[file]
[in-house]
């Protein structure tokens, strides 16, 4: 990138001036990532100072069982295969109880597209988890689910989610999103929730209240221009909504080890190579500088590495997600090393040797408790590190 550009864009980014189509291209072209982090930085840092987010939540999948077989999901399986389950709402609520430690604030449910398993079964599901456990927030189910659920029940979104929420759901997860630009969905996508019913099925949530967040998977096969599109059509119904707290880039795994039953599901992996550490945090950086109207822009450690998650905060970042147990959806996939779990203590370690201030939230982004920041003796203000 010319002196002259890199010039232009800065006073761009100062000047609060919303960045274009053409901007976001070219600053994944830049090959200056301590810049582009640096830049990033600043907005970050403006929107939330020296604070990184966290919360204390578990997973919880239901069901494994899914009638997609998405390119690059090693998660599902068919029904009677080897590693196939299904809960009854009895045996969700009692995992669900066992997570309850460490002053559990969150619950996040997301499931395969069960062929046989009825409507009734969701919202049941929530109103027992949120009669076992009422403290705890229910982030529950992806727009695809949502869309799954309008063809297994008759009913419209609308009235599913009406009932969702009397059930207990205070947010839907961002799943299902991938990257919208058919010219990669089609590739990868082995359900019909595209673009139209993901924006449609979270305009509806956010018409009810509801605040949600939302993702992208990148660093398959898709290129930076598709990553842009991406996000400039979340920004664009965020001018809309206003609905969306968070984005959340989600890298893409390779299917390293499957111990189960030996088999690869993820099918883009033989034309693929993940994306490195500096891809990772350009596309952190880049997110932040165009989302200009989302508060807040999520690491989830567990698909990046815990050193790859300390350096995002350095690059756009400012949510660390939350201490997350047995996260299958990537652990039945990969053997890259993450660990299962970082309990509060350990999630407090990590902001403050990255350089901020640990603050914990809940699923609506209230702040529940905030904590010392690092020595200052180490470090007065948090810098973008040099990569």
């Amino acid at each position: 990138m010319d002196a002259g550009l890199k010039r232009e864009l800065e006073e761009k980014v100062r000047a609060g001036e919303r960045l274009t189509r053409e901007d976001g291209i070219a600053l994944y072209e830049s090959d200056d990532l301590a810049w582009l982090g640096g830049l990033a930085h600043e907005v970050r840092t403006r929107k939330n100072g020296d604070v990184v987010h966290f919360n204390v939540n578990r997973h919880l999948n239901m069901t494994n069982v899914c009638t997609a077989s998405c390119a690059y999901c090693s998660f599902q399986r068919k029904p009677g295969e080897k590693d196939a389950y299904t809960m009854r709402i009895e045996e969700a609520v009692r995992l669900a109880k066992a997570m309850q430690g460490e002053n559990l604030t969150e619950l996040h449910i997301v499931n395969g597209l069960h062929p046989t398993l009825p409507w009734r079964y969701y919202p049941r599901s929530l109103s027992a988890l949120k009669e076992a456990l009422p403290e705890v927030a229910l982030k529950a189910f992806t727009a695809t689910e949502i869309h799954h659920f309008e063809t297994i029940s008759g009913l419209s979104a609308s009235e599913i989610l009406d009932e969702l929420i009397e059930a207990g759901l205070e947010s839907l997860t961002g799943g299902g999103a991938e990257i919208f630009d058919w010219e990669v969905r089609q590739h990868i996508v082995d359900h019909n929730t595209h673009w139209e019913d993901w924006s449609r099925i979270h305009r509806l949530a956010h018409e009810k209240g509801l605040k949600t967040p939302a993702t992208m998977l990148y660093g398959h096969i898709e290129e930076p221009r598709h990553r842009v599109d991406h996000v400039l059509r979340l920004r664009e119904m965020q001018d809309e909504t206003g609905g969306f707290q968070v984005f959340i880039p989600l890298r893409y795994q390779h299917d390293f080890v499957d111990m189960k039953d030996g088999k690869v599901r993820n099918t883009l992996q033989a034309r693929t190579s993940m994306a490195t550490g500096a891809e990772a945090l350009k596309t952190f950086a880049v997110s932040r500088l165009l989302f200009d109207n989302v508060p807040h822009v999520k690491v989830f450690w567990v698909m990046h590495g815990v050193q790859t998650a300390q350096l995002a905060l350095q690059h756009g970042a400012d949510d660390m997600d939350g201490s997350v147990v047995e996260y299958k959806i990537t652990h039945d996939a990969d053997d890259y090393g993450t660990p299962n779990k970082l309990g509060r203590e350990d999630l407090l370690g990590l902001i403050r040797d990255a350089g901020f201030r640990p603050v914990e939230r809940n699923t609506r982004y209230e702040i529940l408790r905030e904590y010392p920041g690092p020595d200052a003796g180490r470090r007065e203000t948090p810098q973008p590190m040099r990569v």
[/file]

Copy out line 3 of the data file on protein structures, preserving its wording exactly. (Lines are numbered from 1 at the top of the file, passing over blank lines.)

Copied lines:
């Amino acid at each position: 990138m010319d002196a002259g550009l890199k010039r232009e864009l800065e006073e761009k980014v100062r000047a609060g001036e919303r960045l274009t189509r053409e901007d976001g291209i070219a600053l994944y072209e830049s090959d200056d990532l301590a810049w582009l982090g640096g830049l990033a930085h600043e907005v970050r840092t403006r929107k939330n100072g020296d604070v990184v987010h966290f919360n204390v939540n578990r997973h919880l999948n239901m069901t494994n069982v899914c009638t997609a077989s998405c390119a690059y999901c090693s998660f599902q399986r068919k029904p009677g295969e080897k590693d196939a389950y299904t809960m009854r709402i009895e045996e969700a609520v009692r995992l669900a109880k066992a997570m309850q430690g460490e002053n559990l604030t969150e619950l996040h449910i997301v499931n395969g597209l069960h062929p046989t398993l009825p409507w009734r079964y969701y919202p049941r599901s929530l109103s027992a988890l949120k009669e076992a456990l009422p403290e705890v927030a229910l982030k529950a189910f992806t727009a695809t689910e949502i869309h799954h659920f309008e063809t297994i029940s008759g009913l419209s979104a609308s009235e599913i989610l009406d009932e969702l929420i009397e059930a207990g759901l205070e947010s839907l997860t961002g799943g299902g999103a991938e990257i919208f630009d058919w010219e990669v969905r089609q590739h990868i996508v082995d359900h019909n929730t595209h673009w139209e019913d993901w924006s449609r099925i979270h305009r509806l949530a956010h018409e009810k209240g509801l605040k949600t967040p939302a993702t992208m998977l990148y660093g398959h096969i898709e290129e930076p221009r598709h990553r842009v599109d991406h996000v400039l059509r979340l920004r664009e119904m965020q001018d809309e909504t206003g609905g969306f707290q968070v984005f959340i880039p989600l890298r893409y795994q390779h299917d390293f080890v499957d111990m189960k039953d030996g088999k690869v599901r993820n099918t883009l992996q033989a034309r693929t190579s993940m994306a490195t550490g500096a891809e990772a945090l350009k596309t952190f950086a880049v997110s932040r500088l165009l989302f200009d109207n989302v508060p807040h822009v999520k690491v989830f450690w567990v698909m990046h590495g815990v050193q790859t998650a300390q350096l995002a905060l350095q690059h756009g970042a400012d949510d660390m997600d939350g201490s997350v147990v047995e996260y299958k959806i990537t652990h039945d996939a990969d053997d890259y090393g993450t660990p299962n779990k970082l309990g509060r203590e350990d999630l407090l370690g990590l902001i403050r040797d990255a350089g901020f201030r640990p603050v914990e939230r809940n699923t609506r982004y209230e702040i529940l408790r905030e904590y010392p920041g690092p020595d200052a003796g180490r470090r007065e203000t948090p810098q973008p590190m040099r990569v």